CBDC Can Enhance Financial Inclusion with cash like features, Privacy, And Disaster Readiness
January 02, 2021 7:15 AM
In a recent report by forbes, Cash is the most familiar form of central bank currency. Cash is just one form of money. Money is a three legged construct, a numeraire (or unit of account) used for quoting prices, a medium of payment and a store of value. For most retail uses, the forms of money include commercial bank deposits and cash.
The issuance of cash by the central bank is an expression of monetary sovereignty. Commercial bank deposits are already digital and widely used through debit cards and indirectly through credit cards.
A digital version of cash can provide a modern public payment alternative. 80% of central banks are working on central bank digital currency according to a Bank of International Settlement survey from January 2020. Now the percentages are probably higher.
Cash has many positives. One of its greatest negatives, its physicality, causes cash to require physical presence to spend. It is also a mark of its greatest positive, cash is an anonymous token, physical possession is enough to ensure the ability to use cash. Two other properties are notable, cash can work in an offline setting, a formal bank account is not needed to hold and spend cash. All of these effects are interrelated.
This is one of the greatest challenges for CBDCs, physical limitations are taken away, but the ability to function in an offline setting and privacy have to be solved. An analogue of physical possession has to be re-introduced into the digital sphere to address these questions. The proposed solutions run the gamut from smart bank notes to mobile devices and smart cards. Smart bank notes have the form factor of a regular bank note. A solution for peer-to-peer offline payments is described in a paper published by Visa V. Such a scheme addresses only the occasional offline-capabilities of a retail CBDC. These solutions can be the launching pads for privacy as well as financial inclusion with alterations.
Visa proposes a two-tier hierarchical infrastructure, undergirded by public-key cryptography. Public Key Infrastructure (PKI), with its familiar Certificate Authority(CA) and intermediate CAs creating a chain of trust that terminates at the edges is the core idea. The central bank is the root CA for generating digital signatures, other financial institutions function as intermediate certificate authorities. These are the two tiers.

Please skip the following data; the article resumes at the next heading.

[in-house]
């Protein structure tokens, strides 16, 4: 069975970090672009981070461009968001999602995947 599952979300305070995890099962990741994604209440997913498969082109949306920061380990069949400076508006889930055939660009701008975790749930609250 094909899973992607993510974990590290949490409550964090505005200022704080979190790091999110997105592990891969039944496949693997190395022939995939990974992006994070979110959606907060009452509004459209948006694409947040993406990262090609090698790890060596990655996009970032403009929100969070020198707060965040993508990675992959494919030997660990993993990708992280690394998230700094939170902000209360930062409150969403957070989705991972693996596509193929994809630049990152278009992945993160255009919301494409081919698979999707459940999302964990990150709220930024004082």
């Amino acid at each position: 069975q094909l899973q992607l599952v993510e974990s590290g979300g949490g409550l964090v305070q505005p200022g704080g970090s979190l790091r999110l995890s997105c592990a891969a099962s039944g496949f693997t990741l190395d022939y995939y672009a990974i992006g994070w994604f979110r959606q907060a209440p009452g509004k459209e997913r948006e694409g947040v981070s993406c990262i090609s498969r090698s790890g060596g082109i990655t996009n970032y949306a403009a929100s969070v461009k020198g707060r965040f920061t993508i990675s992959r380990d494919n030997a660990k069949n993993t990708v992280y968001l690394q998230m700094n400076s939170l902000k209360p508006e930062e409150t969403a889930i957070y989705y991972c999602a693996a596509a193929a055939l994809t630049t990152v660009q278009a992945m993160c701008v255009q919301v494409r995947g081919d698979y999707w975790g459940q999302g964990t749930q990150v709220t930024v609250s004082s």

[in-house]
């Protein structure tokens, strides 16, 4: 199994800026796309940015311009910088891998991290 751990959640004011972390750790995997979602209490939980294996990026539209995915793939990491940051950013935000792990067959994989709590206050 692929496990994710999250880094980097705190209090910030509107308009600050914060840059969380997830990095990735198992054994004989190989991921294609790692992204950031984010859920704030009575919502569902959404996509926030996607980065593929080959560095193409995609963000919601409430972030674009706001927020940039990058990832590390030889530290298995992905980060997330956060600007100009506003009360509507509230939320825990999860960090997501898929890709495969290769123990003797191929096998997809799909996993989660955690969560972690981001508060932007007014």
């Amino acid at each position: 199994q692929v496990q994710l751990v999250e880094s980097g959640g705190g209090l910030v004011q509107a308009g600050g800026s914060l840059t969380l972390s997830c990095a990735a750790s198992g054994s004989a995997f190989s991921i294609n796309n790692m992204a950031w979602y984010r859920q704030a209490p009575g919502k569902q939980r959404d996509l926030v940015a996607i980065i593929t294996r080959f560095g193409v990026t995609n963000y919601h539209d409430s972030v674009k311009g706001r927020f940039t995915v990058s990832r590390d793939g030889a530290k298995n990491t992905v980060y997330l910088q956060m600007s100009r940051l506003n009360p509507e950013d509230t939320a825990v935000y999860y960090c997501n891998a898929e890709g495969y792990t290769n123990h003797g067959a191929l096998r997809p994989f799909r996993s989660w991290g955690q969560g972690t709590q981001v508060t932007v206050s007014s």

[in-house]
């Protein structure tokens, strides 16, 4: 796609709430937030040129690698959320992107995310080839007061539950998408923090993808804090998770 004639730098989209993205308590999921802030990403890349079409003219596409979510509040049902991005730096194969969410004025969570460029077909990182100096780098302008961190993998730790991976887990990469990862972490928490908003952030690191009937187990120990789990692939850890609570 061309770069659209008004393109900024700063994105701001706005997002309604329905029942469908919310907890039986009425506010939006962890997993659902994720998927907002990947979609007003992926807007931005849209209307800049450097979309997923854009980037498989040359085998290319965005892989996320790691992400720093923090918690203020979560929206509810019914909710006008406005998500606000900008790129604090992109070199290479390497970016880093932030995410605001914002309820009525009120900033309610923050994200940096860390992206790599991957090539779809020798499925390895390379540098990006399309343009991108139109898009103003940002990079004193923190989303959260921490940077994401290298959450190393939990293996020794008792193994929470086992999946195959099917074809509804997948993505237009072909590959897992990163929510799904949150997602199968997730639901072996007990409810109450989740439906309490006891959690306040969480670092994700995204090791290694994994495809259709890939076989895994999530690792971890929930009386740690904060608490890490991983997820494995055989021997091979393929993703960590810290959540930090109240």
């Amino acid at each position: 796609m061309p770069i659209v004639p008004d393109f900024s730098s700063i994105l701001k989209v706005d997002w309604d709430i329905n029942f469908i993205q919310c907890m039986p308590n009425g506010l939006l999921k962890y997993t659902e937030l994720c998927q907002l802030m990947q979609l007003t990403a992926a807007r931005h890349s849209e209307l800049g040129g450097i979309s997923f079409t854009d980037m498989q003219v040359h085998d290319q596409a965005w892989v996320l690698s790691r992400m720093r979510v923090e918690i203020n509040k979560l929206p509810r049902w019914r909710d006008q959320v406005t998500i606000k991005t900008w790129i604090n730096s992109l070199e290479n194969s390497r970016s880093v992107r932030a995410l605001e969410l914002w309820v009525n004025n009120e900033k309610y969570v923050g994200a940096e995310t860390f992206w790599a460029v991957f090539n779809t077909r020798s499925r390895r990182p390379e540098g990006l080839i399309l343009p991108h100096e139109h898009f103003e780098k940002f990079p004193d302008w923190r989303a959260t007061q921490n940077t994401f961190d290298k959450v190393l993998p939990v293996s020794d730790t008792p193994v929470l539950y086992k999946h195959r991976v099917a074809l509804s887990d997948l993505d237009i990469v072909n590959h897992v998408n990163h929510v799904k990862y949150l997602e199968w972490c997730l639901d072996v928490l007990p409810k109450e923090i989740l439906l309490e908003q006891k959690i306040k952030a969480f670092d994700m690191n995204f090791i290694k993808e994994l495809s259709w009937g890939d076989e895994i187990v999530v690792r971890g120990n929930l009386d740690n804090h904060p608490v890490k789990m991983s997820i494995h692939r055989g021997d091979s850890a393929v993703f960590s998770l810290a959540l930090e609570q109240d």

These institutions on-board customers and provision their devices. The offline capability enables secure peer-to-peer offline payments using verified and certified hardware. A offline payment system (OPS) protocol for CBDC enables instant payments through a point-to-point channel without any intermediary. Consistency with the accounting system is achieved when reconnection to the network happens. Due to the decentralized nature of these payments, each payment can be done in real time and creates an elastic and scalable system for payments.
The absence of intermediaries causes a double spend problem due to the absence of a global witness. The paper discusses how such a problem is solved due to the security of an offline protocol running on trusted hardware.
Notwithstanding all this, there are several limitations with this scheme. Some are noted in paper: the ability to counterfeit CBDC has a strong incentive and hence will attract the attention of criminals and state actors; such an ability can be replicated frictionless compromising the whole system (they call this an inability to gracefully degrade- the whole system may have to be shutdown to protect against large scale failure) ; recovery of funds due to loss of device through theft, damage or loss is impossible. One of the others relates to readiness, the offline balance on the protected device has to be created during an online session.
Since emergencies and crises happen without warning, such a contingency needs planning and forethought; not everyone’s forte. A behavioral tweak would be to support a wallet feature that segregates a set percentage or a fixed amount into offline storage every-time it detects a stable connection to the dispensing server.
The reason for an offline interaction can be a result of a planned trip to a location where there is no internet, residence in an unconnected location or a loss of connectivity due to a natural disaster. The efficacy of such a system will depend on several factors like the size, extent and resilience of such a payment network. In other words, are there people willing to accept payments in the offline setting and how long and how wide the disaster driven disconnection lasts.
An independent and decentralized system with solar or mini hydro-electric generation capability can also create a resilient system that can protect users from the dangers to a nation-wide grid outage due to a solar storm or a deliberate cyber-attack. Some powered devices are necessary to run these cryptographic protocols.